In its annual report to the Securities and Exchange Commission on March 5, Chipotle reported significantly higher prices for many ingredients in 2013, and the company expects high prices for avocados and other ingredients this year.
That led Chipotle to warn investors that it may have to temporarily discontinue some items.
“In the event of cost increases with respect to one or more of our raw ingredients, we may choose to temporarily suspend serving menu items, such as guacamole or one or more of our salsas, rather than paying the increased cost for the ingredients,” according to the SEC filing.
Chipotle also said that freezes, drought or other weather conditions could lead to spikes in produce prices.
“Increasing weather volatility or other long-term changes in global weather patterns, including any changes associated with global climate change, could have a significant impact on the price or availability of some of our ingredients,” according to the filing.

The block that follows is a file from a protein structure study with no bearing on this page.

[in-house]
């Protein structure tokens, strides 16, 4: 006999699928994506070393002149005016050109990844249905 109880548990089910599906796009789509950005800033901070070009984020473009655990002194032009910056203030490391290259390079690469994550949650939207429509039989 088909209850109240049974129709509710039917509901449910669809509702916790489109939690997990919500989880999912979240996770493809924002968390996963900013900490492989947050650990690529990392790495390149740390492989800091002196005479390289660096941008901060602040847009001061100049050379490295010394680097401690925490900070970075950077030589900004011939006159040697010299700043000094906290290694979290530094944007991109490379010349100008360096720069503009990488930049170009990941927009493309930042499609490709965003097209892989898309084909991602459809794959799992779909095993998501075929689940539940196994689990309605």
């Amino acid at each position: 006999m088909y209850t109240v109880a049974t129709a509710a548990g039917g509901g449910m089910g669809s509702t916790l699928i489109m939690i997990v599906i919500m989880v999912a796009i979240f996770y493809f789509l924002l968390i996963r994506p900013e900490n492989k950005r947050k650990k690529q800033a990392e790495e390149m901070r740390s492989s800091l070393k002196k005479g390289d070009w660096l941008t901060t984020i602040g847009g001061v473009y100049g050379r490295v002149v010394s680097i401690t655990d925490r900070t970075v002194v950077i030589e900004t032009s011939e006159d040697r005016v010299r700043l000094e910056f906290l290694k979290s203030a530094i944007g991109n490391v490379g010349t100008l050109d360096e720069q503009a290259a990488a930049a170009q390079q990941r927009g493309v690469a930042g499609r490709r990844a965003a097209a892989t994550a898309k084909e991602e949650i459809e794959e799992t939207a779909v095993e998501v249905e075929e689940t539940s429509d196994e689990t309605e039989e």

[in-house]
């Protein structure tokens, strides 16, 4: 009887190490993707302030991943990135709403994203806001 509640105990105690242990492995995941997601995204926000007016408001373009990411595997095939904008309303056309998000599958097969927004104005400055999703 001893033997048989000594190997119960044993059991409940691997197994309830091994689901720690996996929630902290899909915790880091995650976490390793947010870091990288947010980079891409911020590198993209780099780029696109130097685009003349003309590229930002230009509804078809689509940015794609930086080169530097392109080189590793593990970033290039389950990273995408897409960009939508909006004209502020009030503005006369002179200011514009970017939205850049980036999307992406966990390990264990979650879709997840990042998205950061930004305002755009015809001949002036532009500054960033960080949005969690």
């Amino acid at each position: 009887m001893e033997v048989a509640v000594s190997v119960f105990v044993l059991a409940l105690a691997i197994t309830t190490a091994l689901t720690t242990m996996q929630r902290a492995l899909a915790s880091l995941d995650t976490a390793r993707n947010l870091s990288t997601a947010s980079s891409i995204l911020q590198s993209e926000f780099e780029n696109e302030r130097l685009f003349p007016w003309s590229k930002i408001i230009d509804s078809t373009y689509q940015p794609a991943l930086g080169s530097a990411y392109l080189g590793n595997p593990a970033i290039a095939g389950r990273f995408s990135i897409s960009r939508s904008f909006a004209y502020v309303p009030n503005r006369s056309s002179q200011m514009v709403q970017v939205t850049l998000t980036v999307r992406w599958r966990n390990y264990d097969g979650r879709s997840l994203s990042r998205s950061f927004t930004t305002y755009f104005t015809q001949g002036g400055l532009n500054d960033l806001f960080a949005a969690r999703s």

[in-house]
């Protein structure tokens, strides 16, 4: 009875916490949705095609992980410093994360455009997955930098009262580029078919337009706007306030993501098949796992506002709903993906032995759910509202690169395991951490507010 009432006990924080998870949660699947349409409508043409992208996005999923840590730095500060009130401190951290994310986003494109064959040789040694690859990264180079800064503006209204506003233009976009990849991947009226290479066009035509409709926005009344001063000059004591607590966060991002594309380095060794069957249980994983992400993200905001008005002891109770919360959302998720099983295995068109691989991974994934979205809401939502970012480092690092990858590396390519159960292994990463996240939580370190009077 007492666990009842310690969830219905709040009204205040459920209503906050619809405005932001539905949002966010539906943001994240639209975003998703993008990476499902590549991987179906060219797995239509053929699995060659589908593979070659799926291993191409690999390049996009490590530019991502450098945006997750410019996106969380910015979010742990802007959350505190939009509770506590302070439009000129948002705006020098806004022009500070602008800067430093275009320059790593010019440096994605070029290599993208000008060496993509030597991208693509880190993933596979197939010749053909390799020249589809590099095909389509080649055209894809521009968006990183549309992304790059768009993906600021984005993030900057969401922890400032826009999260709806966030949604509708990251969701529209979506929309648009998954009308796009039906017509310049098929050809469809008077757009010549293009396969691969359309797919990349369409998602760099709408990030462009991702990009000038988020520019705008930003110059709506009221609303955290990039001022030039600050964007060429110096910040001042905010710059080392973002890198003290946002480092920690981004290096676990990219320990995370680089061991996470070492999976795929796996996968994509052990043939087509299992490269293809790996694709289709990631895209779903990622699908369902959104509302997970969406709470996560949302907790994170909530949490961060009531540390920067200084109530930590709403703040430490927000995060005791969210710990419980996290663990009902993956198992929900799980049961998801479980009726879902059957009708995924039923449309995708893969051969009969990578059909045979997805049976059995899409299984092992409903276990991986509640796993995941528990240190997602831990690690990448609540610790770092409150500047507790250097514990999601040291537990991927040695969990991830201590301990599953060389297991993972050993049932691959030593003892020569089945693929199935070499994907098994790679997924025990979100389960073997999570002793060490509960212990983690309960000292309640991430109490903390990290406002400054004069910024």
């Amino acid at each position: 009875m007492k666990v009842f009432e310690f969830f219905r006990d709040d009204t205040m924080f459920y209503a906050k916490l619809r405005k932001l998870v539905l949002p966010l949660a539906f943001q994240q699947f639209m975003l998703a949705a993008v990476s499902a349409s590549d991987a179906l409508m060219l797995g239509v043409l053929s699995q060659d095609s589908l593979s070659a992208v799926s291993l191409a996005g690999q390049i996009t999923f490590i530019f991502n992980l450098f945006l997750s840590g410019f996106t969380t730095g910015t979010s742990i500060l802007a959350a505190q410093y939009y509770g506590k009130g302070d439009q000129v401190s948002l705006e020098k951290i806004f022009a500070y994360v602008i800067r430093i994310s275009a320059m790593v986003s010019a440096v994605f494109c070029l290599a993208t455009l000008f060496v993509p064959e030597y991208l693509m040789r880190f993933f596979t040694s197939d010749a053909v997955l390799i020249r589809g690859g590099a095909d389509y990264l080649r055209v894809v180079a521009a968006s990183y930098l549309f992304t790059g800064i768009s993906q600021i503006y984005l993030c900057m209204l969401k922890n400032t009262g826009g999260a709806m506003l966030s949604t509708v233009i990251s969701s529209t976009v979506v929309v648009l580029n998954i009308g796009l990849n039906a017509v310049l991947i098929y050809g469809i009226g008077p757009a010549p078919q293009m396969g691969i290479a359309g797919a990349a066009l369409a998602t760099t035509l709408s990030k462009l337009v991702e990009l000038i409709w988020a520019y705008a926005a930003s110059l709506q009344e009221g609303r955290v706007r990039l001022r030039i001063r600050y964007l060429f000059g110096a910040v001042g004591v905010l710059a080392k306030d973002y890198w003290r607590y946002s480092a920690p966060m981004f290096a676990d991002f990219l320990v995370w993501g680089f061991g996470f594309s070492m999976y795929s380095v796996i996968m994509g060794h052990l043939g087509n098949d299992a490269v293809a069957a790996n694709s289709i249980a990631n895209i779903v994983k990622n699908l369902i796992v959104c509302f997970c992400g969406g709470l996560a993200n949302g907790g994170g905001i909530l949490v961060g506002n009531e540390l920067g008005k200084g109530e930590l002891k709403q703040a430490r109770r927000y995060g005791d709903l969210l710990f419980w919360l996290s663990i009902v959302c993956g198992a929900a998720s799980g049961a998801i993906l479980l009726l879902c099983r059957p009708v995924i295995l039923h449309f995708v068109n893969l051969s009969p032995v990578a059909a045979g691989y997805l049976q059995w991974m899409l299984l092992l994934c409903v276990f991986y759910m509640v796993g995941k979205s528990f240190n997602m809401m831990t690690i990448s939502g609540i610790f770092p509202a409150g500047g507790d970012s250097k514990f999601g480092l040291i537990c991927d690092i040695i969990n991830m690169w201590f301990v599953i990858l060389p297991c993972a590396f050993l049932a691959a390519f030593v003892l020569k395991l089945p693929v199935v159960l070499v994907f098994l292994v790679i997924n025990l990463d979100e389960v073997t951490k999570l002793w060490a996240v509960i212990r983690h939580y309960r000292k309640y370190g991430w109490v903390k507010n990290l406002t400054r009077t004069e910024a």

Higher prices for avocados, tomatoes and other ingredients “would adversely affect our operating results.”
Importers and shippers who did not want to be quoted disputed the assertion that there could be an avocado shortage.
So did Emiliano Escobedo, executive director of the Irvine, Calif.-based Hass Avocado Board.
About 1.69 billion pounds of avocados shipped in the U.S. in 2013, up from 1.35 billion pounds in 2010, according to the board. In 2014, 1.7 billion pounds are expected.
“The concerns about shortages disclosed by Chipotle in a report directed to investors doesn’t accurately portray the avocado volume and supply situation,” Escobedo said. “There is no hass avocado supply problem, and there is no shortage projected.”